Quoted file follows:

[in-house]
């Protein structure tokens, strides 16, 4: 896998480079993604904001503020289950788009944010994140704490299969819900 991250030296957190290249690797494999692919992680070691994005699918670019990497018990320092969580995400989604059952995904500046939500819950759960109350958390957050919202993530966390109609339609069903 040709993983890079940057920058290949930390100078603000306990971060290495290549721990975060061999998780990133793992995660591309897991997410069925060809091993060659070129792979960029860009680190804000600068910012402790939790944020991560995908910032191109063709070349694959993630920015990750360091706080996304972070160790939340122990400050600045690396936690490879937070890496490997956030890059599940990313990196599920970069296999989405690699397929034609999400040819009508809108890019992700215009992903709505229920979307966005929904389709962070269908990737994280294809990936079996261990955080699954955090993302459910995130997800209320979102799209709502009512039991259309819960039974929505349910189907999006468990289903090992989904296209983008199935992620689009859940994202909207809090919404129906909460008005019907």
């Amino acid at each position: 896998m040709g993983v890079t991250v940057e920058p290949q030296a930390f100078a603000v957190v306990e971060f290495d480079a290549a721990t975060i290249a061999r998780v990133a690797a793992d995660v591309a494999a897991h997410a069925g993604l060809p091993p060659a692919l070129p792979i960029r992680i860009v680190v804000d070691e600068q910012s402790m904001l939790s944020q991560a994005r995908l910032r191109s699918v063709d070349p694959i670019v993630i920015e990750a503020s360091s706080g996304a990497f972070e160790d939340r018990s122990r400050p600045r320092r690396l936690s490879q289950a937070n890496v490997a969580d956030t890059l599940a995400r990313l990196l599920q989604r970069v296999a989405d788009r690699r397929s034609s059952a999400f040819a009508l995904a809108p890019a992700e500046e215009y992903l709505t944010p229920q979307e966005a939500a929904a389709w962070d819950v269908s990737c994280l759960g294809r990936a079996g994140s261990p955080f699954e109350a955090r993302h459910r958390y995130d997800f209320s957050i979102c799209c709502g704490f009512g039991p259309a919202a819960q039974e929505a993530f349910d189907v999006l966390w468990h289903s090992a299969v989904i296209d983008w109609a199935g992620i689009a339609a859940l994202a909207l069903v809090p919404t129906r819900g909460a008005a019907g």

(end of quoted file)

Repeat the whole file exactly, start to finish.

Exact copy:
[in-house]
């Protein structure tokens, strides 16, 4: 896998480079993604904001503020289950788009944010994140704490299969819900 991250030296957190290249690797494999692919992680070691994005699918670019990497018990320092969580995400989604059952995904500046939500819950759960109350958390957050919202993530966390109609339609069903 040709993983890079940057920058290949930390100078603000306990971060290495290549721990975060061999998780990133793992995660591309897991997410069925060809091993060659070129792979960029860009680190804000600068910012402790939790944020991560995908910032191109063709070349694959993630920015990750360091706080996304972070160790939340122990400050600045690396936690490879937070890496490997956030890059599940990313990196599920970069296999989405690699397929034609999400040819009508809108890019992700215009992903709505229920979307966005929904389709962070269908990737994280294809990936079996261990955080699954955090993302459910995130997800209320979102799209709502009512039991259309819960039974929505349910189907999006468990289903090992989904296209983008199935992620689009859940994202909207809090919404129906909460008005019907």
């Amino acid at each position: 896998m040709g993983v890079t991250v940057e920058p290949q030296a930390f100078a603000v957190v306990e971060f290495d480079a290549a721990t975060i290249a061999r998780v990133a690797a793992d995660v591309a494999a897991h997410a069925g993604l060809p091993p060659a692919l070129p792979i960029r992680i860009v680190v804000d070691e600068q910012s402790m904001l939790s944020q991560a994005r995908l910032r191109s699918v063709d070349p694959i670019v993630i920015e990750a503020s360091s706080g996304a990497f972070e160790d939340r018990s122990r400050p600045r320092r690396l936690s490879q289950a937070n890496v490997a969580d956030t890059l599940a995400r990313l990196l599920q989604r970069v296999a989405d788009r690699r397929s034609s059952a999400f040819a009508l995904a809108p890019a992700e500046e215009y992903l709505t944010p229920q979307e966005a939500a929904a389709w962070d819950v269908s990737c994280l759960g294809r990936a079996g994140s261990p955080f699954e109350a955090r993302h459910r958390y995130d997800f209320s957050i979102c799209c709502g704490f009512g039991p259309a919202a819960q039974e929505a993530f349910d189907v999006l966390w468990h289903s090992a299969v989904i296209d983008w109609a199935g992620i689009a339609a859940l994202a909207l069903v809090p919404t129906r819900g909460a008005a019907g």